Derived from the pit of a raw apricot, laetrile, also known as amygdalin or vitamin B17, is a small seed/kernel that looks like an almond and is touted as a cure for cancer. Occurring naturally in the seed of all common fruits, it is most abundant in apricot pits. One study found laetrile to be an effective option for the treatment of prostate cancer, as it is known to target cancer cells, selectively killing them.
Unfortunately, when the word spread of the promising health effects of raw apricots seeds, the FDA promptly put the word out that laetrile is worthless, and then made it virtually impossible to purchase. In most cases, the only available form of apricot seeds are sun-dried, which contain none of the active enzymes. When one of the most renowned practitioners of alternative cancer therapies in Europe, German physician Dr. Hans Nieper, heard that the United States banned laetrile, he considered it “the greatest and most depressing tragic comedy of modern medicine.”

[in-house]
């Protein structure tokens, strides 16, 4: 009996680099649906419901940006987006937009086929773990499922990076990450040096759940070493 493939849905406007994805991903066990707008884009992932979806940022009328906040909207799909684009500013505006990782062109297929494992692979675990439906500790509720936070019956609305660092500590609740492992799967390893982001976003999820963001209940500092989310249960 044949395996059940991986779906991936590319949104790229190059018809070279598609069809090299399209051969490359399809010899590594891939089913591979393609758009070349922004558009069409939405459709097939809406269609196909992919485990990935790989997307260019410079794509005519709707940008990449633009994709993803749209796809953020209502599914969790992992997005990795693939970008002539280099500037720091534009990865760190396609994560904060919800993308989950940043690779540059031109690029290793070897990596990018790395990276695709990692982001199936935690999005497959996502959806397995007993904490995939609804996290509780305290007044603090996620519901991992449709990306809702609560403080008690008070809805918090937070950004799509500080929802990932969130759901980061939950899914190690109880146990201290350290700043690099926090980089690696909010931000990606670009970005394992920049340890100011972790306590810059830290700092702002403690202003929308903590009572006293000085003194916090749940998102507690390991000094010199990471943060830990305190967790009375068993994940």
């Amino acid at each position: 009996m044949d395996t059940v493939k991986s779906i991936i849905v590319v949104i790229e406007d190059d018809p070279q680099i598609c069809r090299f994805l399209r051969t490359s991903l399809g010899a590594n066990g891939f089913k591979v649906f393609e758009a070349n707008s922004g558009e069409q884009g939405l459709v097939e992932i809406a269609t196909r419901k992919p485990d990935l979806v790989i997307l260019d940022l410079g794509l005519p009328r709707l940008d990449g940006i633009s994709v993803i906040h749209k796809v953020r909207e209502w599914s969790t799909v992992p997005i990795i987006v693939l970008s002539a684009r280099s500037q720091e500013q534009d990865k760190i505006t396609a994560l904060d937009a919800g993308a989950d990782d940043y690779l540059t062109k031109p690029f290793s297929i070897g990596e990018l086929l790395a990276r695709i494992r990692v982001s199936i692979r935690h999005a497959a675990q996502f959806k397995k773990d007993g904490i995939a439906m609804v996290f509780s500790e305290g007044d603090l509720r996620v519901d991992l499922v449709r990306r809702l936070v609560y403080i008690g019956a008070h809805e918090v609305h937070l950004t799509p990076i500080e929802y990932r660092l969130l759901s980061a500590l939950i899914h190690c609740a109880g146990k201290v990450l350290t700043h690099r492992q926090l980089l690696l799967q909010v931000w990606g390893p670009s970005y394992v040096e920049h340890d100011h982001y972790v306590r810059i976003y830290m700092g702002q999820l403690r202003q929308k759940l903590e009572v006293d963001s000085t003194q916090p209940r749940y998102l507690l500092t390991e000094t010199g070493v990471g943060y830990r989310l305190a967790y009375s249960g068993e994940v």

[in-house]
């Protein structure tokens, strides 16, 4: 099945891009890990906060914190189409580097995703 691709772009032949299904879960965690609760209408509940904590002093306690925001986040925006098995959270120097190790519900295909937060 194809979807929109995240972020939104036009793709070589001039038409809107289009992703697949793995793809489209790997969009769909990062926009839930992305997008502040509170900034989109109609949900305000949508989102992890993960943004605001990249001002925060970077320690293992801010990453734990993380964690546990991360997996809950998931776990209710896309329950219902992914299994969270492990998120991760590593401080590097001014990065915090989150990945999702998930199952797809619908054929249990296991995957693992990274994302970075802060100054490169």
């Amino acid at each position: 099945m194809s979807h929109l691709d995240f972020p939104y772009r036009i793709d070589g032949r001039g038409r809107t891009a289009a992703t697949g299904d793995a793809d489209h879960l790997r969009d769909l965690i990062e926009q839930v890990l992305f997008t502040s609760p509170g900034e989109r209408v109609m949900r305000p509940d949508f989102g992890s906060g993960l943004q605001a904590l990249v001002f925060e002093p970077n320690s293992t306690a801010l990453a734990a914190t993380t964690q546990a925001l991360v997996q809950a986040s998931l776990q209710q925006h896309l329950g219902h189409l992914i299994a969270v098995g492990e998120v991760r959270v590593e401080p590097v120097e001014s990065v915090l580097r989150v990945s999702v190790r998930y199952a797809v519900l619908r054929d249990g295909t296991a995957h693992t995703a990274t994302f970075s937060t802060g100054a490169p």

References: 1) Chang, H.K., Shin, M.S., Yang, H.Y., Lee, J.W., Kim, Y.S., Lee, M.H., Kim, J., Kim, K.H., & Kim, C.J. (2006). “Amygdalin induces apoptosis through regulation of Bax and Bcl-2 expressions in human DUI145 and LNCaP prostate cancer cells.” Biological & Pharmaceutical Bulletin, 29(8), 1597-602. 2) Walters, R. (1993). OPTIONS. (p 221). New York:Avery.